Hand made glass beads, silver jewellery and unique objets-d’art
Everyone likes to find something unique, and if it’s made in Norfolk even better. At Seahorse Studio you can watch the creative process as Helen Wright makes her lampwork glass beads in the studio.
From simple spacer beads to ornate flower vases and little vessel beads that seem to have the patina of centuries, you can buy just a single bead, a set or a piece of jewellery.
Helen also stocks work by artists that she admires.
Beautiful fused and dichroic glass from Hazel Millington
Exquisite silver jewellery by Melinda Scarborough
Bold lampwork necklaces by Sarah Lamb
Fabulous polymer clay jewellery from Anarina in Greece
Colourful stained glass from Suzanne Phillips
Witty wood sculptures by Martin Heap
Hand-made silk devoré scarves by Sue Harris
Quirky ceramics by Nicky Green
All one-of-a-kind and perfect presents – or a treat for yourself.
Commissions are very welcome – if you have a particular colour scheme you would like matched, Helen can make something just for you.
You can also see Helen’s work online at seahorsestudio.co.uk, or find her on Facebook at https://www.facebook.com/seahorsestudioholt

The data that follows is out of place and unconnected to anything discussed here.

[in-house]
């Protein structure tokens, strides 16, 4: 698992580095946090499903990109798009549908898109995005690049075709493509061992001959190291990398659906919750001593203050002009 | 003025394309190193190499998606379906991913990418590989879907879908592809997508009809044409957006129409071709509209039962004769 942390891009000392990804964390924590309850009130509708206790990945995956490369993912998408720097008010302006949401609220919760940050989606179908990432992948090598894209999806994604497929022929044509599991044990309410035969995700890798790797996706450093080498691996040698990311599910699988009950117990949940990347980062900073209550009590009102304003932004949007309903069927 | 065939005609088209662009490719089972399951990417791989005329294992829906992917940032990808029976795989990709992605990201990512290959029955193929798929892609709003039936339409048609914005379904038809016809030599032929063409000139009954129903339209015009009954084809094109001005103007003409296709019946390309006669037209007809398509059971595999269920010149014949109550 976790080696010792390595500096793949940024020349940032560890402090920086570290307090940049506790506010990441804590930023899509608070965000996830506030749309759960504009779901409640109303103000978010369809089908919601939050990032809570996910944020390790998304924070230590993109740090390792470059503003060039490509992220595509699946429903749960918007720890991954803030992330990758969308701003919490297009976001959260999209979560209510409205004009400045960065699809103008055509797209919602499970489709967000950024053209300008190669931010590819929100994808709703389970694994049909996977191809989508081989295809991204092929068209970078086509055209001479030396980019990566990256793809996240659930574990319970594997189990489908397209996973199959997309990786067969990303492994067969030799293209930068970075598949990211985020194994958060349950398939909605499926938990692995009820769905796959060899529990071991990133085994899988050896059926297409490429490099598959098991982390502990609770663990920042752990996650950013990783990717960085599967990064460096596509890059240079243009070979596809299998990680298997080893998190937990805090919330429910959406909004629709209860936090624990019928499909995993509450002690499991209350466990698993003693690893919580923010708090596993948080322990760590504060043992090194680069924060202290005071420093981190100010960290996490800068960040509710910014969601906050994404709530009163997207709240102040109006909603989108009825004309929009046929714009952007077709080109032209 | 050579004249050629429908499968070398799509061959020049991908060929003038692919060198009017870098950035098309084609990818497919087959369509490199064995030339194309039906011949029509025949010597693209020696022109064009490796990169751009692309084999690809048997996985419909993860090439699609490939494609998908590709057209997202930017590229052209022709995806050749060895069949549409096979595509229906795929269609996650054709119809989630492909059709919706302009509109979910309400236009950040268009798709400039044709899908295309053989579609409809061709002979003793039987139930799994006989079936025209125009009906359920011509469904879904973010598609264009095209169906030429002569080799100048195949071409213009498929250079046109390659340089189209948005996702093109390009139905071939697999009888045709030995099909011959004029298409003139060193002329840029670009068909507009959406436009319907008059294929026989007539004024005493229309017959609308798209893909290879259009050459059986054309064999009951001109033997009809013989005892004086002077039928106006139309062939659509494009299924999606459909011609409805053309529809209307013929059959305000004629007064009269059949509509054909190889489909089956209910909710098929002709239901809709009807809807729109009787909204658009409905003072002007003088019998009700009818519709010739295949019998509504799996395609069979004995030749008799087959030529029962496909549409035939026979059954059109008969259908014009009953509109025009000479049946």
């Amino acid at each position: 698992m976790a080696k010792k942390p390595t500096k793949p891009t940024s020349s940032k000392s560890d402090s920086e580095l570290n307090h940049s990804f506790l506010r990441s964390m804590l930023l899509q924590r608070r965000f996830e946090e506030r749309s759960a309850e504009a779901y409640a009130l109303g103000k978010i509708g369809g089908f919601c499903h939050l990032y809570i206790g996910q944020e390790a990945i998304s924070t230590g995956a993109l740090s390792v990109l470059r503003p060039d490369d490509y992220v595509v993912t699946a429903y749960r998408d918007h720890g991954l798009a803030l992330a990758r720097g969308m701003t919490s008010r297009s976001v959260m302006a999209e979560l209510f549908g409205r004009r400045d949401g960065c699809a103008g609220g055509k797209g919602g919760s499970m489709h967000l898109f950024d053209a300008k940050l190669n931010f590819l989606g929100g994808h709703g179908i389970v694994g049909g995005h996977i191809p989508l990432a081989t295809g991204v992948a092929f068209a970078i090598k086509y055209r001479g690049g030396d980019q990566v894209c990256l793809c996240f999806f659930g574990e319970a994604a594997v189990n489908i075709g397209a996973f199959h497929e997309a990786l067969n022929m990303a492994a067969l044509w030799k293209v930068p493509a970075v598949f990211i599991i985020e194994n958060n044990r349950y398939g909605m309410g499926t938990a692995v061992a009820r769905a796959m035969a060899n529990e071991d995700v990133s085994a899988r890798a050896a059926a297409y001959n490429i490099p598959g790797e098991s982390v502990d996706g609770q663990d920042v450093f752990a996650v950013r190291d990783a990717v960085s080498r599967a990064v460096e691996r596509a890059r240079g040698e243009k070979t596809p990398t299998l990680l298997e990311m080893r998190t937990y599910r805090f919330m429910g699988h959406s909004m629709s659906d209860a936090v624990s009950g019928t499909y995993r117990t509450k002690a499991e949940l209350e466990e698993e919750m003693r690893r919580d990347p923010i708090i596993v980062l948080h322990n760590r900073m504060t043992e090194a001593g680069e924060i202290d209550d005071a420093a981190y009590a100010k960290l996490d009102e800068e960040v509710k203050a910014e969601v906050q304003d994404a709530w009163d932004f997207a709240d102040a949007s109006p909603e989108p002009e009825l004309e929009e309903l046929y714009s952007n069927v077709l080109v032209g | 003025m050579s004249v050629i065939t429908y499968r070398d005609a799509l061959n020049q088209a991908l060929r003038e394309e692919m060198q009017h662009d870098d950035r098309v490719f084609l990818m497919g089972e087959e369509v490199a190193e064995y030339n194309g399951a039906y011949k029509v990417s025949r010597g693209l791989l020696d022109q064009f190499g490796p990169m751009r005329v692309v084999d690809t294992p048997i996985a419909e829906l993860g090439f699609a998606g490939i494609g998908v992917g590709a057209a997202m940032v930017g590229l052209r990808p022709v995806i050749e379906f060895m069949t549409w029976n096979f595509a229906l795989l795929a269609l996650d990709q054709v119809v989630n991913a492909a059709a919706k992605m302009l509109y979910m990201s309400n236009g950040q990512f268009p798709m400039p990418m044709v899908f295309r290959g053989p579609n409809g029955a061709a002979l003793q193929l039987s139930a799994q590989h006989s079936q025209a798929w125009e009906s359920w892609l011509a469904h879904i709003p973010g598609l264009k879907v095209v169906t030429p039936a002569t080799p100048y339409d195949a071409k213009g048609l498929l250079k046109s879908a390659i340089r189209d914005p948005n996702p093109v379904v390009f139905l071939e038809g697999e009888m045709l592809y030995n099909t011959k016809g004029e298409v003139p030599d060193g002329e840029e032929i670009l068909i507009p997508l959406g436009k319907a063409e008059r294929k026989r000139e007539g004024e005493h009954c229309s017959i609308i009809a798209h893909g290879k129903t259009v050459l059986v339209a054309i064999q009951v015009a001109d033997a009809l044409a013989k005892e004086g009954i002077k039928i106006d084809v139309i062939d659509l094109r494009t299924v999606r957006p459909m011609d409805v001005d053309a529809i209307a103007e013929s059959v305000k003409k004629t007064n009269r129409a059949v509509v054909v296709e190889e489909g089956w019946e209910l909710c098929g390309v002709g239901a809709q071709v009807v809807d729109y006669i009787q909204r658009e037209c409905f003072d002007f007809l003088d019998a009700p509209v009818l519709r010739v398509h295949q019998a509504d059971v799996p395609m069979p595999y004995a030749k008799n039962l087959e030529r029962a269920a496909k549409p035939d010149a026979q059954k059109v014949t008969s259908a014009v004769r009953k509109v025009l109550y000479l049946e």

What is lampwork? Helen explains her craft…
“Lampworking is a type of glasswork where a torch or lamp is used to melt the glass. It is also known as flameworking or torchworking, as we no longer use oil-fueled lamps as they did in Murano, Italy in the 14th century.
“My beads are made by melting glass rods in the flame, fuelled by propane and oxygen, and winding the hot glass round a metal mandrel. The diameter of the rod determines the size of the hole in the bead: I use mainly 2.4mm and 3.2mm mandrels, but I also make larger hole beads, either with or without a silver core, suitable for charm bracelets.
“All beads are annealed in a digitally controlled kiln (so they cool down at the correct rate to make them robust), carefully cleaned and then used to make unique pieces of jewellery. No two beads are alike – that’s the beauty of hand made work.
“I have studied on Murano and with teachers from the UK, USA, South Africa, Germany and The Netherlands. I use glass from Italy, Germany, Czech Republic and USA, and add metals such as silver and palladium foil to create different effects.”